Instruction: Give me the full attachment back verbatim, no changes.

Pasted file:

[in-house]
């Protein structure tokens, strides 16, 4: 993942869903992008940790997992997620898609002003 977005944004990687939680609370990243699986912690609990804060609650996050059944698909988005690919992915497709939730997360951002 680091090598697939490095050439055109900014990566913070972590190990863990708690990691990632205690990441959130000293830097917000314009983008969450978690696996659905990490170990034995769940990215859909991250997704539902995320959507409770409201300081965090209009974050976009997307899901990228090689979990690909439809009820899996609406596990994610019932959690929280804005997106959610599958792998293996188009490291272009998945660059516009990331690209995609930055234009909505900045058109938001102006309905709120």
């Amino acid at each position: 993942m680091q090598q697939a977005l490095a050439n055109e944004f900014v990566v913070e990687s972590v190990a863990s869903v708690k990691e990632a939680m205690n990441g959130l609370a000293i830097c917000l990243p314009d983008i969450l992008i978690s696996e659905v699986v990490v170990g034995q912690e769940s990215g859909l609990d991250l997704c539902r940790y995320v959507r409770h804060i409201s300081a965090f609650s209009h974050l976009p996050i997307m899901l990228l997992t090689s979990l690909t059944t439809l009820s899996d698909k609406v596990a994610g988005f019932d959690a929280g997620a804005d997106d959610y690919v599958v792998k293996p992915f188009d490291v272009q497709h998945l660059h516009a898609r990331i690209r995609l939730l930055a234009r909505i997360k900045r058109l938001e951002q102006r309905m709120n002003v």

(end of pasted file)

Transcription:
[in-house]
């Protein structure tokens, strides 16, 4: 993942869903992008940790997992997620898609002003 977005944004990687939680609370990243699986912690609990804060609650996050059944698909988005690919992915497709939730997360951002 680091090598697939490095050439055109900014990566913070972590190990863990708690990691990632205690990441959130000293830097917000314009983008969450978690696996659905990490170990034995769940990215859909991250997704539902995320959507409770409201300081965090209009974050976009997307899901990228090689979990690909439809009820899996609406596990994610019932959690929280804005997106959610599958792998293996188009490291272009998945660059516009990331690209995609930055234009909505900045058109938001102006309905709120």
């Amino acid at each position: 993942m680091q090598q697939a977005l490095a050439n055109e944004f900014v990566v913070e990687s972590v190990a863990s869903v708690k990691e990632a939680m205690n990441g959130l609370a000293i830097c917000l990243p314009d983008i969450l992008i978690s696996e659905v699986v990490v170990g034995q912690e769940s990215g859909l609990d991250l997704c539902r940790y995320v959507r409770h804060i409201s300081a965090f609650s209009h974050l976009p996050i997307m899901l990228l997992t090689s979990l690909t059944t439809l009820s899996d698909k609406v596990a994610g988005f019932d959690a929280g997620a804005d997106d959610y690919v599958v792998k293996p992915f188009d490291v272009q497709h998945l660059h516009a898609r990331i690209r995609l939730l930055a234009r909505i997360k900045r058109l938001e951002q102006r309905m709120n002003v």